On the ninth day of Christmas, that is. Which happens to be… today. Seen any ladies dancing? Me neither. But somewhere on this planet there must be nine ladies dancing.The song says so, that’s why! Speaking of which, why would someone’s true love give them nine ladies dancing for Christmas? Sounds a little strange to me. Wouldn’t nine dancing lessons have been better? Oh well. Tis history.
Today is the ninth day of Christmas according to my count and only three more days remain in the traditional Christmas celebration. The song “12 Days of Christmas” is a popular one every holiday season, especially its refrain, “a partridge in a pear tree.” But have you wondered where it came from? And why all those seemingly strange gifts would be considered Christmas luxury? I mean, four calling birds? Seriously? How about 10 leaping lords? Are we talking real royalty here? Titles and lands and such? Strange.
Well, here’s the official Wikipedia history of the song:
The twelve days in the song are the twelve days starting Christmas Day, or in some traditions, the day after Christmas (December 26) (Boxing Day or St. Stephen’s Day, as being the feast day of St. Stephen Protomartyr) to the day before Epiphany, or the Feast of the Epiphany (January 6, or the Twelfth Day). Twelfth Night is defined by the Oxford English Dictionary as “the evening of the fifth of January, preceding Twelfth Day, the eve of the Epiphany, formerly the last day of the Christmas festivities and observed as a time of merrymaking.”
Although the specific origins of the chant are not known, it possibly began as a Twelfth Night “memories-and-forfeits” game, in which a leader recited a verse, each of the players repeated the verse, the leader added another verse, and so on until one of the players made a mistake, with the player who erred having to pay a penalty, such as offering up a kiss or a sweet. This is how the game is offered up in its earliest known printed version, in the children’s book Mirth without Mischief (c. 1780) published in England, which 100 years later Lady Gomme, a collector of folktales and rhymes, described playing every Twelfth Day night before eating mince pies and twelfth cake.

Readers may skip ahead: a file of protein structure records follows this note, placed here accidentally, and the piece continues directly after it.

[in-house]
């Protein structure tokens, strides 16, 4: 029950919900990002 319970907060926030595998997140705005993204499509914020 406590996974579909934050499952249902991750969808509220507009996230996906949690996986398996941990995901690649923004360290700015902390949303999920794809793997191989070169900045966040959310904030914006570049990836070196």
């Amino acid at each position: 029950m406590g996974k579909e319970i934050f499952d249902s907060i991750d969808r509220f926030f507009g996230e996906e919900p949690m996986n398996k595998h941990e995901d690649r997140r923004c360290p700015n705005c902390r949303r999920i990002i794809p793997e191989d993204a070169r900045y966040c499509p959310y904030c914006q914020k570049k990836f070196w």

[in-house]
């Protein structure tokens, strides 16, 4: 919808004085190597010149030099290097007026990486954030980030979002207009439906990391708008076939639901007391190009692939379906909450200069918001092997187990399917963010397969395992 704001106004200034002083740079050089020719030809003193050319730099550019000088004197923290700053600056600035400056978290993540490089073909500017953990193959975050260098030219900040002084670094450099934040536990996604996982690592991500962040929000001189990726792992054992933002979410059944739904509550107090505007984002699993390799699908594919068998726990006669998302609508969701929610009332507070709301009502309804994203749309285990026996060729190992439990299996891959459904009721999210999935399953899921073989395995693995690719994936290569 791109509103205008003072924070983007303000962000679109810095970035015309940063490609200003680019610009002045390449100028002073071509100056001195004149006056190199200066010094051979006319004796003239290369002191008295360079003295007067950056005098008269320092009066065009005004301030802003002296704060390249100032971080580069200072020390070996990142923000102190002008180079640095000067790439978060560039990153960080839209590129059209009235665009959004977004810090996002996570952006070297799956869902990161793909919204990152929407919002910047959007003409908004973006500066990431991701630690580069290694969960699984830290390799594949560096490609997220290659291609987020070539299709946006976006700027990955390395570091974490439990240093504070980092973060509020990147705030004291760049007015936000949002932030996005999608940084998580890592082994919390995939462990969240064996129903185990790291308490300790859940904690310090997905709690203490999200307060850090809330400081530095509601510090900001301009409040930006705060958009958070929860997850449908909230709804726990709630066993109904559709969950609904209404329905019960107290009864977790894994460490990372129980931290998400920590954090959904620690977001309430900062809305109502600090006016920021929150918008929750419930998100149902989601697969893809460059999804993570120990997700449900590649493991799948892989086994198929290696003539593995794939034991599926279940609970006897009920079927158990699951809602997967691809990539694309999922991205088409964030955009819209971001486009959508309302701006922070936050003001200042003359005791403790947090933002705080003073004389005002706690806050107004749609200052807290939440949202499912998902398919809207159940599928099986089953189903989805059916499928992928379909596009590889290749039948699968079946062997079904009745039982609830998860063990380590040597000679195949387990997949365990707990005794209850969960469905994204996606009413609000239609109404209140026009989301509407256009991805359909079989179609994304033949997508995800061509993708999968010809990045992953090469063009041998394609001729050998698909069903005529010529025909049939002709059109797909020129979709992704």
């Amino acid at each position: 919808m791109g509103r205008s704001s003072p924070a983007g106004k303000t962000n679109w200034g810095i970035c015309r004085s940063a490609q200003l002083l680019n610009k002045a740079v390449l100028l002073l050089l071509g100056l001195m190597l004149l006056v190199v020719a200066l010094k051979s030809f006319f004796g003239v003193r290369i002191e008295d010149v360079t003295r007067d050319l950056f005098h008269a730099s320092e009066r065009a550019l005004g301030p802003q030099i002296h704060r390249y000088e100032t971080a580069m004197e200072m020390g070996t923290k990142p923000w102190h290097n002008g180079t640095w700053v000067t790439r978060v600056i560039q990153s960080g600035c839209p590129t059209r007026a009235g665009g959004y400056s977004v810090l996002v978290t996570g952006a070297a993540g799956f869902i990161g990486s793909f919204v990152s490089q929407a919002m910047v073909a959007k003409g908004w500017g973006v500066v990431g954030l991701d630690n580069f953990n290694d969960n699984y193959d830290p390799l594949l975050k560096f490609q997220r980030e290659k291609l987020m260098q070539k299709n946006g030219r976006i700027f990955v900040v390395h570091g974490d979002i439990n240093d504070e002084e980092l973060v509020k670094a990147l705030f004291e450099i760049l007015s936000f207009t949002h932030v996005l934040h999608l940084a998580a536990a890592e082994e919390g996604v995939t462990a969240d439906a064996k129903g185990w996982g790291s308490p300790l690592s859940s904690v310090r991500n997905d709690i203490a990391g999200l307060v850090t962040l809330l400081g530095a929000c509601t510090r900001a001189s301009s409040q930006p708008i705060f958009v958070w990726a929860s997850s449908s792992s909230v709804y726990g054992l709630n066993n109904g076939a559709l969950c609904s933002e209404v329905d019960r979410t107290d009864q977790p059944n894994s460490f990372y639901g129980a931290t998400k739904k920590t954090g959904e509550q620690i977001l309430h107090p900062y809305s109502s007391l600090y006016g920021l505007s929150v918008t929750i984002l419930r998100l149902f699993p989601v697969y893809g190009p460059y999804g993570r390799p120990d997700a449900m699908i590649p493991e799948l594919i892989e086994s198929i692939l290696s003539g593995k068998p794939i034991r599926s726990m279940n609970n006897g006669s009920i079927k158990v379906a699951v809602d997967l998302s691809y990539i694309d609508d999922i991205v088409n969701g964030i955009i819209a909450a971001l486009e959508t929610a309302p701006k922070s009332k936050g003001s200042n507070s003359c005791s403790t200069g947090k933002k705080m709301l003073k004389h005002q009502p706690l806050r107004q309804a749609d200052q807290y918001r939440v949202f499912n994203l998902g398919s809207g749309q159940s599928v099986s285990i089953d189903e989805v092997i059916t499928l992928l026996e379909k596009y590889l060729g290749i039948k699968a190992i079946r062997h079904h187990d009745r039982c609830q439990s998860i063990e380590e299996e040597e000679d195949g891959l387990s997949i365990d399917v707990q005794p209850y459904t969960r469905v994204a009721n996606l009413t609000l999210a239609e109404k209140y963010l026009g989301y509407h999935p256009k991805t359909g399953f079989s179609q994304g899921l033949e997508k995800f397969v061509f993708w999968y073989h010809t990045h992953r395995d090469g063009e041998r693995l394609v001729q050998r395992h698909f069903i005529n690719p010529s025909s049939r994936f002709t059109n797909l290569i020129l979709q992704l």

The song apparently is older than the printed version, though it is not known how much older. Textual evidence indicates that the song was not English in origin, but French, though it is considered an English carol. Three French versions of the song are known. If the “partridge in a pear tree” of the English version is to be taken literally, then it seems as if the chant comes from France, since the red-legged (or French) partridge, which perches in trees more frequently than the native common (or grey) partridge, was not successfully introduced into England until about 1770.
The song was imported to the United States in 1910 by Emily Brown, of the Downer Teacher’s College in Milwaukee, WI, who had encountered the song in an English music store sometime before. She needed the song for the school Christmas pageant, an annual extravaganza that she was known for organizing.
There. Understand now? To me, the song seems to show how different gift giving has become through the 300-or-more years of the song. Whereas birds and dancers were the “in” thing in 1770, now we give luxury cars and tablet computers; gift cards and scented hand cream. Maybe our gifts are better. But then again, who doesn’t like to see a parade? Drummers drumming and pipers piping; dancing ladies with leaping lords — sounds like quite a party! Who would forget THAT Christmas morning!
Still don’t know where the eight maids-a-milking fit in, though… Certainly didn’t see that in this morning’s Rose Bowl Parade!
Oh well, I guess I just wanted to say, Happy 9th day of Christmas!” And watch out for those dancing ladies. I think they may have had a bit too much New Year cheer.